Washington — As many as 50,000 workers at auto parts suppliers could lose their jobs due to increased tariffs if the U.S. pulls out of the North American Free Trade Agreement, according to a study released Thursday by the Motor and Equipment Manufacturers Association, which lobbies for suppliers in Washington.
The study, released as NAFTA negotiators from the U.S., Canada and Mexico meet in the Washington, D.C. suburbs, found that a 35 percent tariff that would be placed on auto parts that are made in the U.S. and shipped to Canada or Mexico without the trade agreement’s duty-free treatment would result in a job loss of 25,000 to 50,000 in the parts supplier industry.
“Costs due to a 35 percent tariff could decrease supplier content from 65 to 61.5 percent, potentially impacting supplier volume and thus manufacturing jobs,” the group said. “Employees working for suppliers with content that is most likely to be removed are most at risk.”
The finding comes as NAFTA negotiations appear to have hit several snags. President Donald Trump has threatened recently to withdraw completely from the deal, which was enacted in 1994 to create a free-trade zone between the U.S., Mexico and Canada.
Trump, who targeted NAFTA frequently during his election campaign, said in an Forbes interview that was published Tuesday: “I happen to think that NAFTA will have to be terminated if we’re going to make it good. Otherwise, I believe you can’t negotiate a good deal... .”
Asked about the possibility of negotiating a separate deal with Canada and Mexico if NAFTA falls apart after meeting with Canadian Prime Minister Justin Trudeau at the White House on Wednesday, Trump said: “We’ll see what happens. We have a tough negotiation and it’s something you will know in the not too distant future because we are going to be discussing NAFTA and we will be discussing defense.”
Current NAFTA rules require cars have at least 62.5 percent of their parts made in the U.S., Canada or Mexico. But some made-in-America hawks have pushed the Trump administration to advocate for an increase in the requirement to as much as 90 percent of autos to be made with parts that originated in the three countries in order to receive the exemption, or boost the percentage that has to come directly from the U.S.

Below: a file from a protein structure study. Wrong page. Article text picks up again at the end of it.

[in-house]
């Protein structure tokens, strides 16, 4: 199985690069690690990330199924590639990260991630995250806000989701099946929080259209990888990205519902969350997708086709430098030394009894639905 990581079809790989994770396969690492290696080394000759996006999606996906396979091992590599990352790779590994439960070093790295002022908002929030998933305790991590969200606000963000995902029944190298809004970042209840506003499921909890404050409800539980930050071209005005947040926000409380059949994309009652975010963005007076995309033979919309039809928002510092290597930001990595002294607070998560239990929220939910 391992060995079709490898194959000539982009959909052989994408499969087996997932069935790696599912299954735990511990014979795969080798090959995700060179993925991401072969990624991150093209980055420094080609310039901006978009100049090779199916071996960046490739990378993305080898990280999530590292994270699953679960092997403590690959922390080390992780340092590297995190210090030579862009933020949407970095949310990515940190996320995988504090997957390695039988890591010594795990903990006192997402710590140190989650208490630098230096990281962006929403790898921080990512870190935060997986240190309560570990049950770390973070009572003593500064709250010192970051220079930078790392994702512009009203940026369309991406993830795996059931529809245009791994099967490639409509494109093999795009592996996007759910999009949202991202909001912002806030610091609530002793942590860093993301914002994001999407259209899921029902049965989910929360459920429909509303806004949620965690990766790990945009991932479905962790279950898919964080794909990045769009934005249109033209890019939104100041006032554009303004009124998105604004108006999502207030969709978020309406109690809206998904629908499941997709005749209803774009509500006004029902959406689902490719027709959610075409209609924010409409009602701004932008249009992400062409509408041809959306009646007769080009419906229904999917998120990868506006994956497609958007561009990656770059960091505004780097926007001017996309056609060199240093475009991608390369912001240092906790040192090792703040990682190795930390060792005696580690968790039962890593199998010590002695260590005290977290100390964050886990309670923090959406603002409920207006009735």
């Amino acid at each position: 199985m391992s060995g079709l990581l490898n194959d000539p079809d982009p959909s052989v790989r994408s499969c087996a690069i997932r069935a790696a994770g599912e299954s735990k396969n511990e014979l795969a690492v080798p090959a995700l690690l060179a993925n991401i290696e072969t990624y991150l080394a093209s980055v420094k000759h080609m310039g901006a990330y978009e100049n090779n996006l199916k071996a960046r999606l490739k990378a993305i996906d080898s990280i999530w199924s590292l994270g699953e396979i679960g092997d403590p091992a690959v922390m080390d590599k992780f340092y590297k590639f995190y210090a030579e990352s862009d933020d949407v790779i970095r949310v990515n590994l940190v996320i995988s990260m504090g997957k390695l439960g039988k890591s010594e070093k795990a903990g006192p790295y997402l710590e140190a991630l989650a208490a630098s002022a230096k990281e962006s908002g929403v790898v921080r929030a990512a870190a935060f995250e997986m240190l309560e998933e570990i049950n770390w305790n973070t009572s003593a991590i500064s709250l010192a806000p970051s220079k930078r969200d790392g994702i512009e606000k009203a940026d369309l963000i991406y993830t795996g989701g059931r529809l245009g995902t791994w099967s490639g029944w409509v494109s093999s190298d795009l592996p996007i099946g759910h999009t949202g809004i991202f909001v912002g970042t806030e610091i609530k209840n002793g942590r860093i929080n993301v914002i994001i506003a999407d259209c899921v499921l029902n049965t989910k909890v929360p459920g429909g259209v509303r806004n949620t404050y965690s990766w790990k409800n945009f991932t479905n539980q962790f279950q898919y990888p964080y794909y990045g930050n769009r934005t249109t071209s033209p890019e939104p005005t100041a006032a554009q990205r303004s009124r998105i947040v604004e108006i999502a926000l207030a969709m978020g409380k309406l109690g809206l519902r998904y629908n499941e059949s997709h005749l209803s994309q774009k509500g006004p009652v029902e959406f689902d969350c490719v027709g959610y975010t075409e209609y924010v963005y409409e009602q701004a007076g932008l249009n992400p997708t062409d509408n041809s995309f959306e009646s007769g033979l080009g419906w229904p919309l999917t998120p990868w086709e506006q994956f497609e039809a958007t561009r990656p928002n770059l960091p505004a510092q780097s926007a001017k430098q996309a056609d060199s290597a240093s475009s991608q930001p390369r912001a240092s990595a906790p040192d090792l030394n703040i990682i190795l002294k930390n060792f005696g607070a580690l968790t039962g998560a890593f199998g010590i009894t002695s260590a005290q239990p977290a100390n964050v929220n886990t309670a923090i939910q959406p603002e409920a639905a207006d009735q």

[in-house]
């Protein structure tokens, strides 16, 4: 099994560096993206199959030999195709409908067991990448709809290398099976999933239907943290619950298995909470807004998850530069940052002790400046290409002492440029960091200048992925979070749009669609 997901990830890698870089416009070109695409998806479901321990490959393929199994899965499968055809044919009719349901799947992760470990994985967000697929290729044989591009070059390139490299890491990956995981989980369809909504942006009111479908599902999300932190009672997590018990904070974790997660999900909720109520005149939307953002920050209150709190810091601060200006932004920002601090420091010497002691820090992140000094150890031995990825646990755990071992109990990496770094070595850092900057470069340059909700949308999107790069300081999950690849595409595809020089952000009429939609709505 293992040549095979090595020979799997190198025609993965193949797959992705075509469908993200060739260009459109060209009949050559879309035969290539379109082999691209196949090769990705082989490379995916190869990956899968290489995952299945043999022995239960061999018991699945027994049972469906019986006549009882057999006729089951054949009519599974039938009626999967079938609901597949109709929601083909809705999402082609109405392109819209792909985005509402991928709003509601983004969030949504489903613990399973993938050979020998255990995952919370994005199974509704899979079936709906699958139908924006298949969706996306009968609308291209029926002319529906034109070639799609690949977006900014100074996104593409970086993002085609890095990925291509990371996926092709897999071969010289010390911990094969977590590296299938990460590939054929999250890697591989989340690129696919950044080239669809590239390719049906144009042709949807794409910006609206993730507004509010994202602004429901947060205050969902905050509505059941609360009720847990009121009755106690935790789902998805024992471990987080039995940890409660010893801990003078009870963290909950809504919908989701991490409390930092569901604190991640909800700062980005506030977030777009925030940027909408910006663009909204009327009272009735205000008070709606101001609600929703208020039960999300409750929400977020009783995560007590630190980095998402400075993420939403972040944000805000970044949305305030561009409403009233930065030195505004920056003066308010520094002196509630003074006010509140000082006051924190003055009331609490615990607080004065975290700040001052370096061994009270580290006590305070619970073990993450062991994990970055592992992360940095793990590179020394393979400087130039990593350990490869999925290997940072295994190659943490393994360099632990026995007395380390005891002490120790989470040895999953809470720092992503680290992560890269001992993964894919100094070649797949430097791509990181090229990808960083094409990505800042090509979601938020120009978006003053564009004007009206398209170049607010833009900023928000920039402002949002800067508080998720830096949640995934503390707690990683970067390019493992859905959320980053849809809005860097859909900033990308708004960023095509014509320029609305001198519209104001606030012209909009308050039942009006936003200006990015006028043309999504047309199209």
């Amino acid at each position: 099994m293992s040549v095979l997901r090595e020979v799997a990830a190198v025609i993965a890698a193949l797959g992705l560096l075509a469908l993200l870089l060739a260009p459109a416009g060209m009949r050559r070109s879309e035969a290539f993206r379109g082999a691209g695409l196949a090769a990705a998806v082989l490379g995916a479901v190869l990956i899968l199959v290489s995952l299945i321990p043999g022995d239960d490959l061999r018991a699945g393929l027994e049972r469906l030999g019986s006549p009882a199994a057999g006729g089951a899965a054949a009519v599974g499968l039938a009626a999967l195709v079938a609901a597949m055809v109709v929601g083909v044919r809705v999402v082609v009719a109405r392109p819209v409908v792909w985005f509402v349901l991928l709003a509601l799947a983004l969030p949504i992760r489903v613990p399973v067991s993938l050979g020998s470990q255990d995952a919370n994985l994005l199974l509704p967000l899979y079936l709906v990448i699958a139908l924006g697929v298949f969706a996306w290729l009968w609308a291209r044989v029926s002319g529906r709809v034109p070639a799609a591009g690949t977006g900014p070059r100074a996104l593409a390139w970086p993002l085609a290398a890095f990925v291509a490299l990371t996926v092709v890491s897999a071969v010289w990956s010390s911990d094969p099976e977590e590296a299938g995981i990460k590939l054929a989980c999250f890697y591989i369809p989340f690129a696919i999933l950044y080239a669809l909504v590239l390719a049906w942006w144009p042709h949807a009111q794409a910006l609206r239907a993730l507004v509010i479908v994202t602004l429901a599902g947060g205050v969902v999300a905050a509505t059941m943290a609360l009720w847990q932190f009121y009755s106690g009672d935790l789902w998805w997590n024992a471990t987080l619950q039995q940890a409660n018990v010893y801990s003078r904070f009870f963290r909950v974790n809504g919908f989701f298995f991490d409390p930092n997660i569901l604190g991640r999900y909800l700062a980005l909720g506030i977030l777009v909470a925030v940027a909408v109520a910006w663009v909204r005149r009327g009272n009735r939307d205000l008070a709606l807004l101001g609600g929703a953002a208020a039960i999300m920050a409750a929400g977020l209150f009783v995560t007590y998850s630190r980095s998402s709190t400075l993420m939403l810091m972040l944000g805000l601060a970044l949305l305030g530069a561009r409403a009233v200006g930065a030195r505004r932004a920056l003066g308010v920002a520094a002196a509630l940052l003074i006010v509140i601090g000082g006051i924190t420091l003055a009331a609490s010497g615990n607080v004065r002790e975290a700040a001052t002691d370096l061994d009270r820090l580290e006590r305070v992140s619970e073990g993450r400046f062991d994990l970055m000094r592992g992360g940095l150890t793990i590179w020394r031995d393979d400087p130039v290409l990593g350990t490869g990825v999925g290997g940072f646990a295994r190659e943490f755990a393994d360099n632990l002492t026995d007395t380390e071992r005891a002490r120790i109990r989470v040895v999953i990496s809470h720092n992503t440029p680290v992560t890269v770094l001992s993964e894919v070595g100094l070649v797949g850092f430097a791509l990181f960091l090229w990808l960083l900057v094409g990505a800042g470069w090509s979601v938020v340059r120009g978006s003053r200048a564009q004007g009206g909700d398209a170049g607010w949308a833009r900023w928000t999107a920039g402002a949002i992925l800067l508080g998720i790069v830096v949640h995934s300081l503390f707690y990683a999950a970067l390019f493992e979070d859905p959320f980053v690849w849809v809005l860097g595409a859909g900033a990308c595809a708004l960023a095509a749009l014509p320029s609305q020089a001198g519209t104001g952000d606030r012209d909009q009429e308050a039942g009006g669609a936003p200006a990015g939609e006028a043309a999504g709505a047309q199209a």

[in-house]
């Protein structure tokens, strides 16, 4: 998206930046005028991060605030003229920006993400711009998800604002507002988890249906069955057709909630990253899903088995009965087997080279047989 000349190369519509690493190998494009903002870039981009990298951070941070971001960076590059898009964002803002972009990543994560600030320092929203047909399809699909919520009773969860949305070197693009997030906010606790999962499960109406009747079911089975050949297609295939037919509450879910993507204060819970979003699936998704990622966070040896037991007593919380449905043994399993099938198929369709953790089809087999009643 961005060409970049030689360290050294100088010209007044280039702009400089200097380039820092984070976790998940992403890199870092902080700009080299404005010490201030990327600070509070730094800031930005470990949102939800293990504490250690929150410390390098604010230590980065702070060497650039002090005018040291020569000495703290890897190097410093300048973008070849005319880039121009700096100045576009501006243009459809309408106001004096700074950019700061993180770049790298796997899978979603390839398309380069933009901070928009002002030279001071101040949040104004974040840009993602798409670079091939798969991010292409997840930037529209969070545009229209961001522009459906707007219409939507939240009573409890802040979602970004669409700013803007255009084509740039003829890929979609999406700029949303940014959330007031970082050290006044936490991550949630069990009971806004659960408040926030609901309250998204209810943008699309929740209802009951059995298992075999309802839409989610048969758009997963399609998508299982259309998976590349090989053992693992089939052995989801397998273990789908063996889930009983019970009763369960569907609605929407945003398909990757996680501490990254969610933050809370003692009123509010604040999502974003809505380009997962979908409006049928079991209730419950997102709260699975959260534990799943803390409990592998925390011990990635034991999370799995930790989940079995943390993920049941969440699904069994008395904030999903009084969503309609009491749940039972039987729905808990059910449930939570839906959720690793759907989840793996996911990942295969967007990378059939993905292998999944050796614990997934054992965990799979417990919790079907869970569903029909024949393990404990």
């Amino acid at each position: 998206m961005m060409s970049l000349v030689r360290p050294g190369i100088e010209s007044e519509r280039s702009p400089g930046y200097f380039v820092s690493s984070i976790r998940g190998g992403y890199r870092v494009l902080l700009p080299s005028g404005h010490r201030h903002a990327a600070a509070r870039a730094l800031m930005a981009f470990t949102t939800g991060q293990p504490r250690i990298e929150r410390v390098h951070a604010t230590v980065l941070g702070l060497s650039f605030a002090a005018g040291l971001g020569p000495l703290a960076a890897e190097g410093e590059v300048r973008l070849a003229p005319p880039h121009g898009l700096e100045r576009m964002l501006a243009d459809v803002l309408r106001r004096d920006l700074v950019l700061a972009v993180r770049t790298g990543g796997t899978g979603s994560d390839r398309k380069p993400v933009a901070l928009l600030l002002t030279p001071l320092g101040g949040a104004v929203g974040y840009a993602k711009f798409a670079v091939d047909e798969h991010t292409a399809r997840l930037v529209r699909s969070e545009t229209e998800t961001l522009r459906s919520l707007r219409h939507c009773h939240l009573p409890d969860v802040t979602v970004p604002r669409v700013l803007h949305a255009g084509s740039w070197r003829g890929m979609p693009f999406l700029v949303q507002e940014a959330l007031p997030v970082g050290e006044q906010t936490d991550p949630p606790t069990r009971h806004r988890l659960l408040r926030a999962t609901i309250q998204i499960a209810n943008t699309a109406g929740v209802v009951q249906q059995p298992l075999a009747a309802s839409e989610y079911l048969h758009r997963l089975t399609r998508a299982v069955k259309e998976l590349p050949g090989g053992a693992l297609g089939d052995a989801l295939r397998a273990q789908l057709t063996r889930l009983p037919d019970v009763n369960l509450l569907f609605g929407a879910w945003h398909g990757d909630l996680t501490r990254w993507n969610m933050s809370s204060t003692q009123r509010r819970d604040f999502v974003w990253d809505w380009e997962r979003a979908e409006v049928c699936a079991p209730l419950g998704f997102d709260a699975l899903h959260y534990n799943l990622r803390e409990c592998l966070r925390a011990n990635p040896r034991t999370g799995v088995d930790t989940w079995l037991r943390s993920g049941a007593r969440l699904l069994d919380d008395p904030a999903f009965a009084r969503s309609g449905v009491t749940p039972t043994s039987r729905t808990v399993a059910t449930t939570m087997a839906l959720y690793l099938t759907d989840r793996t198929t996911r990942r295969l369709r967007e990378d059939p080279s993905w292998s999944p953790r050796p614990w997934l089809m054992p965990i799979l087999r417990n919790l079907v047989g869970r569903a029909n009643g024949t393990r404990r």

On the campaign trail, Trump said he would end the trade pact with Canada and Mexico and slap a 10 percent to 35 percent tariff on vehicles and parts made in Mexico that are imported into the U.S. if NAFTA renegotiation is not a success. Critics have said that could add $5,000 to $15,000 to the price of a car.
The part supplier group said Thursday that U.S. automakers would be at a disadvantage if they face higher tariffs than their counterparts in other countries outside of North America do.
“Other automotive powerhouses in the developed world such as Germany and Japan also have complex and integrated supply chains similar to the US, with access to low cost production,” the group said. “Germany and Japan countries are able to achieve a positive trade balance in vehicles as well as parts driven mainly by focus on specialization and ability to keep OEMs in the country, leading part suppliers to stay.”